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Posts by bengal-stripe

Silly me, and I thought that thread was about ready-to-wear shoes (which come on RTW lasts), why do you talk about bespoke lasts?
That is probably true.But every shoe factory can run a tape measure over their existing lasts and can tell me whether or not they have any stock lasts that come close to a length of 294 mm (11 9/16") and a girth of 238 mm (9 3/8"). I know Edward Green 202 in 9 C or 32 in 9 1/2 C will be very close (although, of course, not absolutely identical).Vass will have nothing at all even remotely close. If I were to ask Vass for a last that measures 85 mm (3 5/16") from...
I have a last (to have and to hold). A last that fits as about 10 pairs of shoes do prove. And on top of it, a last that is aesthetically pleasing.But the right last, whether it's bespoke or ready-to-wear, is far more important for the satisfaction a pair of shoes will give than the construction method. So, if I have to make a decision between a better construction and an inferior fitting last or an inferior construction and a better last, I would go for the fit any time.
Strangely in all this hoo-haa about construction, nobody has mentioned the most important thing about shoes: the title of the John Lobb history ""The last comes first". I have rather slim feet and hands (glove size ladies' size 8 fits me better than men's 7 1/2). In ready-to-wear shoes I take a 9 C or 9 1/2 B (American sometimes 10 A). What good is Vass to me (hand-welted or not) when, as far as my foot is concerned, they fit only the abominable snowman. I refuse...
That "How an oxford should fit" is a bit debatable. To me the shoe is too loose, and, if I remember correctly the shoe was tightened after the fitting. Calf leather will stretch more in one direction than the other one. An English shoe will always be cut "tight to toe" (some continental shoe traditions seem have different rules), which means there will be little stretch lengthwise but more in the circumference. So with wear that instep gap will reduce (by maybe 1/4", 6mm)....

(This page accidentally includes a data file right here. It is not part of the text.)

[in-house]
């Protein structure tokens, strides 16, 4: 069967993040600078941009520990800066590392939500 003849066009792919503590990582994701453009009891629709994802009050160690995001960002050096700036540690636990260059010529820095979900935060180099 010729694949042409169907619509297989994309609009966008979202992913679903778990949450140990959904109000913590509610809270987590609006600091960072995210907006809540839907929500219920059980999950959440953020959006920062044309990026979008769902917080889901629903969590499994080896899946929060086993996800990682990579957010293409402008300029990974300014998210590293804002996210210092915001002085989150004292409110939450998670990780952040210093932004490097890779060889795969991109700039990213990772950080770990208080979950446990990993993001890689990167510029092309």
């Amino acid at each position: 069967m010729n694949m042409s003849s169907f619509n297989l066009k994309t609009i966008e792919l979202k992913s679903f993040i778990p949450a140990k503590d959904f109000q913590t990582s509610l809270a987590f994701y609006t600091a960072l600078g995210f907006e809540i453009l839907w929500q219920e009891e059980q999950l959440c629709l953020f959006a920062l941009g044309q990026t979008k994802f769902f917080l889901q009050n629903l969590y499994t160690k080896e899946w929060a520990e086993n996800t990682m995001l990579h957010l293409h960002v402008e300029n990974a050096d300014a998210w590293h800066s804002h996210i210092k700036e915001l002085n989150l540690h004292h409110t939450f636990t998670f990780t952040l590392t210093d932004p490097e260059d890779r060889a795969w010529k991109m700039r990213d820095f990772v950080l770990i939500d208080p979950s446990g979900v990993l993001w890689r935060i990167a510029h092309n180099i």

Someone pointed this out when the video was first shown a few years back. Apparently only 20% of Grenson's production space is actually used. As the correspondent at the time said, they just plonked a few people in front of the cameras into an unused production space.Also did you see the protagonists were quite warmly dressed? That big factory hall might not have been heated.
Doesn't any manufacturer do that, whatever they produce cars, watches, televisions?They all demand you use their authorized workshop and only have the manufacturer's genuine spare parts built in.
Shoe manufacture worldwide has been on a permanent decline, ever since the heydays on the eve of WW1. In the 1970s and 80s the closure of shoe factories (and suppliers of shoe materials) reached epidemic proportions. Some ten years ago there was another tough spell for the remaining few to get through: all Northampton factories worked part time. At present the situation is reasonably settled, but who knows what is just around the corner.Did you ever consider, that what you...
There are a couple of things with this shoe that are not typical of the way modern bespoke shoes are made: The ‘stay-stitching’ (preventing the quarters to be ripped off) is done by machine. These days, virtually all English bespoke shoes will have that stay stitch done by hand, some 4 or 5 stitches across in a heavier thread, introducing a different texture, sometimes even in a contrasting colour. It’s rather like the cut-through sleeve buttonhole in a bespoke coat....
This is the shoe in question:Here are more images of that particular style: [[SPOILER]] It used to be one of Grenson’s bestsellers: 2-tie, plain toed, V-front in antelope leather. That design just screams 60s!Judging by the number of these shoes turning up on eBay, Grenson must have produced thousands and thousands of it. (If you want to see more, go to google Images “Grenson antelope shoes”.) Althoug I have no access to Grenson's catalogue, I would presume by the early...
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